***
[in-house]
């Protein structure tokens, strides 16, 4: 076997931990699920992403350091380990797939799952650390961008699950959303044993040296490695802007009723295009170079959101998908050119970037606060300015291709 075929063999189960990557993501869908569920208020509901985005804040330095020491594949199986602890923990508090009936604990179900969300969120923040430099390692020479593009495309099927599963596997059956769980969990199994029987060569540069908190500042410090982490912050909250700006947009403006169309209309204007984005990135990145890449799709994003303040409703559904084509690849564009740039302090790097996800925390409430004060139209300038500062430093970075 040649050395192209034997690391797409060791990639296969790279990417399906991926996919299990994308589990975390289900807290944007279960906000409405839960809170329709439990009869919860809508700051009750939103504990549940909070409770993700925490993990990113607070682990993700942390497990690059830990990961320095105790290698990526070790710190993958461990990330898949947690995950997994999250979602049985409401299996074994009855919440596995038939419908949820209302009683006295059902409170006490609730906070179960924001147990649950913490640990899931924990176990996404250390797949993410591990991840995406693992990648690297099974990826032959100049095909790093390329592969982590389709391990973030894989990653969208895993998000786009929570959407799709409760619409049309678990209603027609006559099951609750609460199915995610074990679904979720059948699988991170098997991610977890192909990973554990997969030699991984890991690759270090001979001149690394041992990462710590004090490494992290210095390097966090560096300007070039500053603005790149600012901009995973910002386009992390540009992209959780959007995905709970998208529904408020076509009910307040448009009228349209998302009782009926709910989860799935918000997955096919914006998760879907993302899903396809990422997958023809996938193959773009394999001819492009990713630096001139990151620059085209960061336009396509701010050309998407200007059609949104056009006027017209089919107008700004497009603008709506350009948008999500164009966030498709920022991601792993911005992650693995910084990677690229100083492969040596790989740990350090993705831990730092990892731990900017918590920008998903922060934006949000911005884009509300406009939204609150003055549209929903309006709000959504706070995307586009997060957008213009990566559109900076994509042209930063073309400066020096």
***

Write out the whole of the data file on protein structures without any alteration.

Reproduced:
[in-house]
């Protein structure tokens, strides 16, 4: 076997931990699920992403350091380990797939799952650390961008699950959303044993040296490695802007009723295009170079959101998908050119970037606060300015291709 075929063999189960990557993501869908569920208020509901985005804040330095020491594949199986602890923990508090009936604990179900969300969120923040430099390692020479593009495309099927599963596997059956769980969990199994029987060569540069908190500042410090982490912050909250700006947009403006169309209309204007984005990135990145890449799709994003303040409703559904084509690849564009740039302090790097996800925390409430004060139209300038500062430093970075 040649050395192209034997690391797409060791990639296969790279990417399906991926996919299990994308589990975390289900807290944007279960906000409405839960809170329709439990009869919860809508700051009750939103504990549940909070409770993700925490993990990113607070682990993700942390497990690059830990990961320095105790290698990526070790710190993958461990990330898949947690995950997994999250979602049985409401299996074994009855919440596995038939419908949820209302009683006295059902409170006490609730906070179960924001147990649950913490640990899931924990176990996404250390797949993410591990991840995406693992990648690297099974990826032959100049095909790093390329592969982590389709391990973030894989990653969208895993998000786009929570959407799709409760619409049309678990209603027609006559099951609750609460199915995610074990679904979720059948699988991170098997991610977890192909990973554990997969030699991984890991690759270090001979001149690394041992990462710590004090490494992290210095390097966090560096300007070039500053603005790149600012901009995973910002386009992390540009992209959780959007995905709970998208529904408020076509009910307040448009009228349209998302009782009926709910989860799935918000997955096919914006998760879907993302899903396809990422997958023809996938193959773009394999001819492009990713630096001139990151620059085209960061336009396509701010050309998407200007059609949104056009006027017209089919107008700004497009603008709506350009948008999500164009966030498709920022991601792993911005992650693995910084990677690229100083492969040596790989740990350090993705831990730092990892731990900017918590920008998903922060934006949000911005884009509300406009939204609150003055549209929903309006709000959504706070995307586009997060957008213009990566559109900076994509042209930063073309400066020096």